Clearer Outlines of Courage: Words of Gratitude for “The King’s Speech”
Much to no one’s surprise, “The King’s Speech” recently won the Best Picture Award for 2010. I saw this movie with a girl friend (here’s to the girls’ night out!), and was so taken by its power and impact. As you likely know, “The King’s Speech” portrays the struggle of Britain’s King George VI to overcome his long-standing stammer, a speech difficulty in which one speaks with involuntary breaks and pauses and sometimes with spasmodic repetitions of syllables or sounds.
For days after seeing it, I kept thinking about the movie (and I don’t think this was solely due to the fact that the good-looking and talented Colin Firth played King George!). I even spent one of my planned few minutes by our neighborhood creek sitting in the parking lot instead of getting out and among the trees and sounds of the water, which are usually a huge draw for me. Instead, I stayed in the car thinking about the movie a bit and relishing the scenes that were still flashing across my mind:
The King stricken with embarrassment when asked to speak for the Royal Family at public events; or the King brought to tears when he realized just what would be required of him after he was unexpectedly and abruptly crowned; or him sharing with his speech therapist, after much hesitation, stifling and painful memories from his childhood; and finally, his prideful swagger as he walked out of the recording room after his first nearly stammer-less speech.
The movie vividly and honestly depicted the King’s struggles to move beyond what he had always been, a self-questioning and timid person with a stammer, and grow into what was possible for him to be, a confident and assertive leader who uses his voice as a key tool to bring people together. It was, in fact, necessary for him to evolve in this way to fulfill his role as newly crowned King just as Great Britain declared war against Hitler.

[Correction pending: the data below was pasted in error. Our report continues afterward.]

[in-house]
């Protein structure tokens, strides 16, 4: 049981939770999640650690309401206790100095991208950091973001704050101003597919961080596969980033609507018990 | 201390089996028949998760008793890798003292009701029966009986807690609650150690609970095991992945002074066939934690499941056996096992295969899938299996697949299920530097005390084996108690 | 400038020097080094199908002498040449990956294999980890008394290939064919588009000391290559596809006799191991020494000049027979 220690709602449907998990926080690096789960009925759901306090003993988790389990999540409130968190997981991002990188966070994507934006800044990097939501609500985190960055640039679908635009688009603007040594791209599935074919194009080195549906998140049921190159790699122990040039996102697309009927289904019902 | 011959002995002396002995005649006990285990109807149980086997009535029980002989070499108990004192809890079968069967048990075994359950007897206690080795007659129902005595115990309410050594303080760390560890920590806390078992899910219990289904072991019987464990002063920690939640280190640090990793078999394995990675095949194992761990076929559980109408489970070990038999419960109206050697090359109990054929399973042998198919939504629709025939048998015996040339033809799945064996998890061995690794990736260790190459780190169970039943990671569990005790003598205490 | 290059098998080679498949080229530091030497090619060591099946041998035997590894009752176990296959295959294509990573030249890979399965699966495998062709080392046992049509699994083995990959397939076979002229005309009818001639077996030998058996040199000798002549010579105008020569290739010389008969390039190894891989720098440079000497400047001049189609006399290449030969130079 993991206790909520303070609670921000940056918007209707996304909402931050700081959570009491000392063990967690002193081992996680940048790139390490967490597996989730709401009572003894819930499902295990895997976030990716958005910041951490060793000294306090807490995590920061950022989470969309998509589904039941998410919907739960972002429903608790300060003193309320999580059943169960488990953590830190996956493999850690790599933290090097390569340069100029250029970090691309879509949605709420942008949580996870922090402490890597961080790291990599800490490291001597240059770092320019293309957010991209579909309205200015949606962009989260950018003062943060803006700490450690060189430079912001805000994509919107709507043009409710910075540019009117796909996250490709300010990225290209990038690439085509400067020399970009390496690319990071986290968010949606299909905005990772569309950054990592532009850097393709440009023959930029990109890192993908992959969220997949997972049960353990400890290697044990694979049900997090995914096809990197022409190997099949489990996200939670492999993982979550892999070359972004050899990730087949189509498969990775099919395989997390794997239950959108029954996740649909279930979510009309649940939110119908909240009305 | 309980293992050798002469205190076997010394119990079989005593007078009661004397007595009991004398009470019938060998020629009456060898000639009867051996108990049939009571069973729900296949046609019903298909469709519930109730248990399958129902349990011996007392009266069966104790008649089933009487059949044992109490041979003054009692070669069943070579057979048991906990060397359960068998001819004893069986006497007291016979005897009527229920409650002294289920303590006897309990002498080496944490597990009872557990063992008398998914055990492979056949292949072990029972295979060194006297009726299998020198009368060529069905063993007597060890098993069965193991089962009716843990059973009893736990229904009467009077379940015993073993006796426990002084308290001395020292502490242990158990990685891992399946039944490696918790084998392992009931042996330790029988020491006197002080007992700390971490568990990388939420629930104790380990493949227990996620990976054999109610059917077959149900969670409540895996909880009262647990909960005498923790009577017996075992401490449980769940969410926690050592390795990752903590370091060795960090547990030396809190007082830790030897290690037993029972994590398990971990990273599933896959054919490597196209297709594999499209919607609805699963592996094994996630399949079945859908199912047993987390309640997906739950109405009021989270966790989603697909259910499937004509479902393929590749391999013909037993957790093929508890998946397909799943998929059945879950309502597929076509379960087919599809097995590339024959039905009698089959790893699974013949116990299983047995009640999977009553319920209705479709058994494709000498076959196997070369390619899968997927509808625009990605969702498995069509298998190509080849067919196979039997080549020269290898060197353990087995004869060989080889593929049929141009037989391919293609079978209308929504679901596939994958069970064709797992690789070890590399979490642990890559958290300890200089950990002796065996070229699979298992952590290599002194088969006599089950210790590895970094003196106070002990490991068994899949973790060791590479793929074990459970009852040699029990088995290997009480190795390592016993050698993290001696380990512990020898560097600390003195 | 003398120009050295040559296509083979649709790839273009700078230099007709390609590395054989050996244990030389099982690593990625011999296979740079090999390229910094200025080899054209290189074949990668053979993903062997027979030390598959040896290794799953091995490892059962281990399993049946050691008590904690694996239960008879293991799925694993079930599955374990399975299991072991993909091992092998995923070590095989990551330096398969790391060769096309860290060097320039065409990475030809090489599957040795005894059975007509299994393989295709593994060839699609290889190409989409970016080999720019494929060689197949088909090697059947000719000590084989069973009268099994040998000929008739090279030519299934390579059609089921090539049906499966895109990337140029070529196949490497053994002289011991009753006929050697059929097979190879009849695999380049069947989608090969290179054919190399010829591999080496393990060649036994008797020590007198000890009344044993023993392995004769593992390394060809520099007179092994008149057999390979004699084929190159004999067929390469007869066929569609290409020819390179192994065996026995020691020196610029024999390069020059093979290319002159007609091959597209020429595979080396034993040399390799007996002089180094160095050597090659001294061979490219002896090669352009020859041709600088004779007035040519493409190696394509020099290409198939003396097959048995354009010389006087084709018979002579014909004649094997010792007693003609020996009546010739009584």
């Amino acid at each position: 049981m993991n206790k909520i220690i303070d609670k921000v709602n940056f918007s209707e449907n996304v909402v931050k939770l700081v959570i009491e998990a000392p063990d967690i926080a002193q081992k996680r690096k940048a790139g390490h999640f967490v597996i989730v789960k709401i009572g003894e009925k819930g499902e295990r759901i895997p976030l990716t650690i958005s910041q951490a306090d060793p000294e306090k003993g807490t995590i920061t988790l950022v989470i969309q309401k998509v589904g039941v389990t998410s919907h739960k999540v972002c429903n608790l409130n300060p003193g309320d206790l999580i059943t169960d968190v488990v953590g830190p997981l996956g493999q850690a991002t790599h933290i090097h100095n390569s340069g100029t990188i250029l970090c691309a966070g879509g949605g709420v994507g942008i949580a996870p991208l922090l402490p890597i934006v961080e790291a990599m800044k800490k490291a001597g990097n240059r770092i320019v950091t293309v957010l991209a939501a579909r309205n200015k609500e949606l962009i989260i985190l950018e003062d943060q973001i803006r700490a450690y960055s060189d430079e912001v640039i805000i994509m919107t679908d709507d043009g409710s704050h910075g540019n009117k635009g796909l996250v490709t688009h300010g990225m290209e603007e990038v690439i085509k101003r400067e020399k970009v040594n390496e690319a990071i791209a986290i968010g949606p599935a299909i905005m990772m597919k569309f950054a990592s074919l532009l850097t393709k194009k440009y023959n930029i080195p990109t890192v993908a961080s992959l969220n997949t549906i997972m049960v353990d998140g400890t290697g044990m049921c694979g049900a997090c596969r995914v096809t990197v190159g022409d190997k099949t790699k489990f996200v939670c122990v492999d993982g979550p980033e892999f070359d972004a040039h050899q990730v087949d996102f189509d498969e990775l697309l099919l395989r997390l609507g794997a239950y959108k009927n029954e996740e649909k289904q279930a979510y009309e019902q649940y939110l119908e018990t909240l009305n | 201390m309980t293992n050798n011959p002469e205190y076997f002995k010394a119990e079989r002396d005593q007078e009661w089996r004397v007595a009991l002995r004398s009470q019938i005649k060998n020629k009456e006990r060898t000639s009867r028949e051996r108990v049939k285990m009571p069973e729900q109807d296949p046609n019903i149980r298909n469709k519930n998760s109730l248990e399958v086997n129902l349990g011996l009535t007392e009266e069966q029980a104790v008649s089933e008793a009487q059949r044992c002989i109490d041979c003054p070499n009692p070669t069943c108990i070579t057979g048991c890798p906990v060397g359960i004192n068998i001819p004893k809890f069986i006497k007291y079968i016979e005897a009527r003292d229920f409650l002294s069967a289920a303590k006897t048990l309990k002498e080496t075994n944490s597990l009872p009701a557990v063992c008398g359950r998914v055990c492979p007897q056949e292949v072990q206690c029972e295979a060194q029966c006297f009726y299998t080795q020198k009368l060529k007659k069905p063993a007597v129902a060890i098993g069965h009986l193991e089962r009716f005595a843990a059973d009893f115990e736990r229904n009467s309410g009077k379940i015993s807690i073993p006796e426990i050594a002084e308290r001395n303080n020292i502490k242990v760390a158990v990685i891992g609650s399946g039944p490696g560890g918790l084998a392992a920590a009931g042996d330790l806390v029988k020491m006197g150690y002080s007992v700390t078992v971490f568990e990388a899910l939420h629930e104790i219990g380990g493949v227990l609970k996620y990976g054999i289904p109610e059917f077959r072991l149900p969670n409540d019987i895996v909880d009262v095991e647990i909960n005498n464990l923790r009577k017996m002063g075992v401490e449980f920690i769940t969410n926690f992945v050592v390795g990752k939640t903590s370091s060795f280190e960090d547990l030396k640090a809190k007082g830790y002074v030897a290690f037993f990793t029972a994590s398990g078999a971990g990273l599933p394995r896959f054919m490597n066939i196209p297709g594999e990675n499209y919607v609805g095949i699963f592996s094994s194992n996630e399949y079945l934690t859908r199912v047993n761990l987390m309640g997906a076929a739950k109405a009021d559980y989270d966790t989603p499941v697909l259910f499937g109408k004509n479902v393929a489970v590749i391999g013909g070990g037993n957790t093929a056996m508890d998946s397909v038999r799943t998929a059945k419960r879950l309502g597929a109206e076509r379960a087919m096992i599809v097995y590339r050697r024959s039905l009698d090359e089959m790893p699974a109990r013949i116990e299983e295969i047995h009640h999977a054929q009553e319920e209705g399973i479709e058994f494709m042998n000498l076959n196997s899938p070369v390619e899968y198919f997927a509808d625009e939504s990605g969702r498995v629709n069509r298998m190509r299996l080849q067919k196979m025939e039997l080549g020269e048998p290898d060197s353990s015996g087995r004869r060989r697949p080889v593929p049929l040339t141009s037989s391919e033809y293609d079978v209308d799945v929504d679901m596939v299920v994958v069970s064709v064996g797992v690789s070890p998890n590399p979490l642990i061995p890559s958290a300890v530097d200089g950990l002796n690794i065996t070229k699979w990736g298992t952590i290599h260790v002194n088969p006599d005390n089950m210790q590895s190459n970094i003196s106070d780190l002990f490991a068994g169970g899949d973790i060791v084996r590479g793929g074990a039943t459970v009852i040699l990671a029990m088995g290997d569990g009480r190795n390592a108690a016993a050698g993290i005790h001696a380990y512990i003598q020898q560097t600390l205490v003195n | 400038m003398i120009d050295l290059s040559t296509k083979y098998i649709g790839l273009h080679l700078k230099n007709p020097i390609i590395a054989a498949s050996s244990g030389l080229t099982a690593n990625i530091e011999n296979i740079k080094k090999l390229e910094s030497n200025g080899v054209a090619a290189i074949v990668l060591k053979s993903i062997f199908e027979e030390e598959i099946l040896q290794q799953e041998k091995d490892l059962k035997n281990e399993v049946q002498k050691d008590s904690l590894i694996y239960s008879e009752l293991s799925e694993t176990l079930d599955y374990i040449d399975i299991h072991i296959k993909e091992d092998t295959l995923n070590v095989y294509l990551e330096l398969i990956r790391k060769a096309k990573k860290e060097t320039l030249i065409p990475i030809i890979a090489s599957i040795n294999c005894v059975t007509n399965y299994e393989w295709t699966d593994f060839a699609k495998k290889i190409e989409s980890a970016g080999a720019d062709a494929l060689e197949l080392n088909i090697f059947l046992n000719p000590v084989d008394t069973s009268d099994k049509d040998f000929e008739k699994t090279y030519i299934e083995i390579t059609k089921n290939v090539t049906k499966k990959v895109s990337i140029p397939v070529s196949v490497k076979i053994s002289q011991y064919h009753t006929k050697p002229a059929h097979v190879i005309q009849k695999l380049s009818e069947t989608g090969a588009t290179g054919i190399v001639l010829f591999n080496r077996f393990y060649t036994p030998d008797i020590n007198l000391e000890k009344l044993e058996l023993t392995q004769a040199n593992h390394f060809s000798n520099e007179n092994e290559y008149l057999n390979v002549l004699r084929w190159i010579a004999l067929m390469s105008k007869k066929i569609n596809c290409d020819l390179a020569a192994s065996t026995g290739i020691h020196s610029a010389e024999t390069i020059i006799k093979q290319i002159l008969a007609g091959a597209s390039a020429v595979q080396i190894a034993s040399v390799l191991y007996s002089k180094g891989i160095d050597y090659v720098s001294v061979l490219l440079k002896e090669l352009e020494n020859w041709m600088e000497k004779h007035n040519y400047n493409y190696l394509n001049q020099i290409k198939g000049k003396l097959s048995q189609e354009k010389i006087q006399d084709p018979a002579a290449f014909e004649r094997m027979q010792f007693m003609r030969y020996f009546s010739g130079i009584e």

The call to re-emerge in one way or another is frequent in midlife. By then, our “old ways” are usually tired out and quite often very ineffective—except, perhaps, in keeping us stuck! These old ways no longer have the fuel of youthful denial, naivety, or perceived invulnerability to keep them alive.
By the end of the movie, I came to love the sound of the King’s voice, and perhaps it was the lingering sound of his voice that kept me from getting out of my car in the park. But even more than the sound, I appreciated his struggle with finding and using his voice quite simply because it was so visible. Most of us have the luxury of keeping our struggles reasonably hidden or of exposing them by choice and in our own timing. But the King did not have this choice, and his outer, involuntary manifestation of his inner vulnerability was at once heart breaking and inspiring.
And for this visible portrayal of vulnerability, I am grateful. To the real King George VI who lived this excruciating journey; to the movie producers who chose to show this vulnerability in its rawness; and to the power of the actors whose skill and talent inhabited and brought to life the characters.
I am grateful for how the movie highlighted with clearer outlines the courage it takes to step beyond the boundaries that have been knowingly and unknowingly set for us by ourselves and others, and how those outlines may give a boost to myself and others who are in our own midlife process of becoming more than we have been in the past.